Happy life for females not just reserved for Superwoman

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    Wednesday’s article entitled, “Happiness, contentment both factors separating men, women” proved controversial with me, as well as the students in two of my classes.I felt Ms. Hutchinson’s attribution to the “recent survey” inadequate and was unable to easily differentiate between what was factual information from this survey and what was her opinion.

    Because she believes that only “Superwoman” is capable of the “impossible” – staying “home with the kids while working full time, traveling and also having a strong marriage” – I feel it necessary to present an opinion that addresses the opposite side of this coin that insinuates that women are not as happy as men.

    Who says that women cannot “have it all?” I have known and encountered a number of powerful and/or successful women who do manage to juggle their career, children, a husband, and the daily tasks that come with them. Women have worked incredibly hard to be seen as equals with men, especially in the workplace, and now that we are reaching our goals, are we to simply give up with the excuse that balancing the life you have been handed is “impossible?”

    It is possible for men to have just as many stresses as women. Working men share many of the same experiences that working women also face. They are often – though not always – the ones charged with putting food on the table and supporting their families. Some men share in household “chores” with their wives, putting the two sexes on an even, more equal plane. Men that find themselves living the life of a single-parent having to learn to manage their careers and the kids; are they allowed to declare defeat?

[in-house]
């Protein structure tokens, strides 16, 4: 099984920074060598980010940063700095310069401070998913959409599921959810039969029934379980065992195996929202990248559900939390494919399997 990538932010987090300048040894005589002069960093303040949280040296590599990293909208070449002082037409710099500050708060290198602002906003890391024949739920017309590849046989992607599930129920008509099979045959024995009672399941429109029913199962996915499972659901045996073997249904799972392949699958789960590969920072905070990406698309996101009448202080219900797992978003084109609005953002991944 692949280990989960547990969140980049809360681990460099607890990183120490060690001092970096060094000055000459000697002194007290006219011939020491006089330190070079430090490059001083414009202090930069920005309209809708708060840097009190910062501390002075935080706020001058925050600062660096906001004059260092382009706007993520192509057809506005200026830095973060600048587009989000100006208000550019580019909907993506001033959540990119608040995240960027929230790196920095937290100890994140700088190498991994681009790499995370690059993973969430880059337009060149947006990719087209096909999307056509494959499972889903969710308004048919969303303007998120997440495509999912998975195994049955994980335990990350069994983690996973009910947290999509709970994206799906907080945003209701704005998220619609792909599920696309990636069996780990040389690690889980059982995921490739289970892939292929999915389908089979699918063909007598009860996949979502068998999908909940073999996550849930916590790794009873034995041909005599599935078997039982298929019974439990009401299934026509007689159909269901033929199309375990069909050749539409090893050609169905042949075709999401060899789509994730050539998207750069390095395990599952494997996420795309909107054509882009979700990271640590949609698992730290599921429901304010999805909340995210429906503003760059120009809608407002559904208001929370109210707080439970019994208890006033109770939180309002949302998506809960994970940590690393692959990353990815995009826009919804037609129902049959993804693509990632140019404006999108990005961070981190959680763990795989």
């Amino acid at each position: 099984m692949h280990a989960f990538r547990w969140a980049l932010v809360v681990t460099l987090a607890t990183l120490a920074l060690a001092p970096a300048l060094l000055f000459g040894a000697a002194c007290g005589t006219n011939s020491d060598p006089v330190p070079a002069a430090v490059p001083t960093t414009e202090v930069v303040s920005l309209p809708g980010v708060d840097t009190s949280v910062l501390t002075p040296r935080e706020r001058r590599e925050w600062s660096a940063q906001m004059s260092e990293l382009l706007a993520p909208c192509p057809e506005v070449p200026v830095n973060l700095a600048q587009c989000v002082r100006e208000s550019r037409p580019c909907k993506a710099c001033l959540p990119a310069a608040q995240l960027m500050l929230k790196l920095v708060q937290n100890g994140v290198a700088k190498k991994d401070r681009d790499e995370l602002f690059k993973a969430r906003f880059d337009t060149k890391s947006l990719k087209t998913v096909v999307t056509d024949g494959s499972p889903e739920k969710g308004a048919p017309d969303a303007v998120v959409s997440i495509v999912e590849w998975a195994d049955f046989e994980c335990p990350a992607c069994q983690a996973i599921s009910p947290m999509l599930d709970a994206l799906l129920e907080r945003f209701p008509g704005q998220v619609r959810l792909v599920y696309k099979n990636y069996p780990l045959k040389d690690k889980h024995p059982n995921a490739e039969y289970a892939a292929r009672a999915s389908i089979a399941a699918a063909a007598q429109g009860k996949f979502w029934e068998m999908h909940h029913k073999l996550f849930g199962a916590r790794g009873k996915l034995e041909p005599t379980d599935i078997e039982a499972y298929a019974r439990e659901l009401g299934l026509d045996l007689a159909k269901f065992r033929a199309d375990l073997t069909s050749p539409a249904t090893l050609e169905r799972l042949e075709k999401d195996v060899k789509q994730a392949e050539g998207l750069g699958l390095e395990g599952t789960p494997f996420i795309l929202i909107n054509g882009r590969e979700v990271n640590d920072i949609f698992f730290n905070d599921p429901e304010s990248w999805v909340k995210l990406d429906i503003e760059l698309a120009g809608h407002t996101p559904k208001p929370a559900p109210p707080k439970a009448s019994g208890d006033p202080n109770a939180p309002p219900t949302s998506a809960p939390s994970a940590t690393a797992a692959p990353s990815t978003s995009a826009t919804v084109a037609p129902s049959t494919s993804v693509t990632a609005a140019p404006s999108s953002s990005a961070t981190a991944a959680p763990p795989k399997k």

Some women do strive for a lot in life and to “have it all,” but being goal-orientated should not be viewed negatively nor should the potential of the women that attend this university be hindered by the thought that if they do manage to achieve “it all” they will be unhappy.

    Perhaps some women find their fulfillment in setting high expectations for themselves. Personally, I will not be one to be confined to “be(ing) in the kitchen or helping with chores around the house” as stated in the survey Hutchinson pulled her information from. That said, I do not consider myself a raging feminist, and in the future I will more than likely find myself participating in the duties required to manage a household – cooking, cleaning, doing laundry, etc. I hope to have a successful career, a husband and, eventually, children. I know it will not always be easy, but I believe that any woman who does want those things will find a way to balance them. However, I do not believe it is right to insinuate through this un-attributed survey that those tasks are only for women and make them unhappy. What a negative, restraining stereotype.

    If women will be allowed to reach their full potential, perhaps then, “everyone could reap the benefits, and happiness could be had all.”

    Rebekah Hood is a junior broadcast journalism major from New Braunfels.